How to Prep for Cold Weather Survival

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Winter is almost here in much of the country, and that means that it’s time to start preparing for the cold months to come. One thing that no one wants to think about, but should always be prepared for, is the possibility of getting stranded out in the cold. Whether you’re camping and the temperature suddenly drops or you find your car stuck in a snow bank on the way to grandma’s house, being prepared to survive the cold could mean the difference between life and death.

Here are some ways to help you prep for the possibility of getting stranded out in the cold.

The Three Cold Weather Killers

There are three ways that the body is negatively affected by the cold — frostbite, hypothermia and hypoglycemia.

Frostbite is caused when the surface of the skin is burned by the cold. During short cold exposures, it can be uncomfortable, but in a survival situation, severe frostbite can require amputation of the affected limbs.

Hypothermia is the condition when the body’s core temperature drops to dangerously low levels. In severe cases, it can be fatal, as the cold causes the body’s organs to shut down.

One issue that many people don’t think about is hypoglycemia — a severe drop in blood pressure as your body burns every calorie it has stored in an effort to stay warm. Hypoglycemia can cause mental and physical problems, making it more difficult to survive in this kind of situation.

What can you do to mitigate these issues and survive being stranded in cold weather?

Be Prepared

When you’re heading out in the cold, whether you’re driving to the store or going on a camping trip or hike, it’s important to be prepared.

First, wear appropriate clothing. For cold weather, this step means dressing in layers. That way, if you’re being active and getting warm, you can shed a layer or two to be comfortable, then put those layers back on if the temperature drops. Stay as covered as possible, including gloves for your hands, hats for your head and masks for your face. The less skin you expose to the elements, the lower the chance of frostbite.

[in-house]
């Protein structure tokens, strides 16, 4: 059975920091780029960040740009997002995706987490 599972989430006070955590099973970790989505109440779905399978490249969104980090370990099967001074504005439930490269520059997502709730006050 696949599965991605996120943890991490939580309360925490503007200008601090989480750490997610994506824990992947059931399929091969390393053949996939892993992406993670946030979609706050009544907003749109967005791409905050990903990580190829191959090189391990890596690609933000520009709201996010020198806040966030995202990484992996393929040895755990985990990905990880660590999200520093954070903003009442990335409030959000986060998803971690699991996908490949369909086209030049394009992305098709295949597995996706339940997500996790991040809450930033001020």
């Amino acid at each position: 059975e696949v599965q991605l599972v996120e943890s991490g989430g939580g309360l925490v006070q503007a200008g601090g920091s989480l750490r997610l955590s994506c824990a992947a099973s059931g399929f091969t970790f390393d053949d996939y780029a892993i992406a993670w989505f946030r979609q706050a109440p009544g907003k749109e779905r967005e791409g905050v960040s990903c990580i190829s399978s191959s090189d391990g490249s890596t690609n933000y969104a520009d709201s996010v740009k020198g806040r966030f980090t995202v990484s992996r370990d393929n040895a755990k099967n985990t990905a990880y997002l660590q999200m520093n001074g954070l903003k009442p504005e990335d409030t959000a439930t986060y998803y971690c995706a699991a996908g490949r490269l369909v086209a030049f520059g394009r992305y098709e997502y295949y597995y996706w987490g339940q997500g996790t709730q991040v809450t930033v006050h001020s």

If you know you’re going to be out in the cold, consider investing in heated clothing. These items can be expensive, but the jackets, pants and gloves generate their own heat, keeping you warmer while you’re out in the cold.

Keep a survival kit in your car for when you’re traveling. This kit should include things like water to stay hydrated, high protein or high sugar food, extra clothes and blankets, a shovel for moving snow and signal flares or lights to bring attention to you.

Stranded in the Wilderness

If you’re stranded in the wilderness, you might not have everything you need to survive. Thankfully, most of what you’ll require is available in a wilderness setting. Keep in mind that you’ll need four things: food, water, shelter and warmth. If you’re traveling in the wilderness, you should have food and water with you. If you find yourself stranded in the wild, water is often readily available in the form of snow — just make sure you melt it first.

Focus on finding shelter. A cave might seem like a good option, but inspect it well to make sure it’s not already occupied or being used by wildlife — fresh tracks or droppings are a good indication that the cave is being used, and the animals will likely return to use it for shelter. You can build a small shelter with sticks and branches, or you can dig a hole in the snow and use that — while it’s cold, it will act as an insulator and helps keep your body heat in.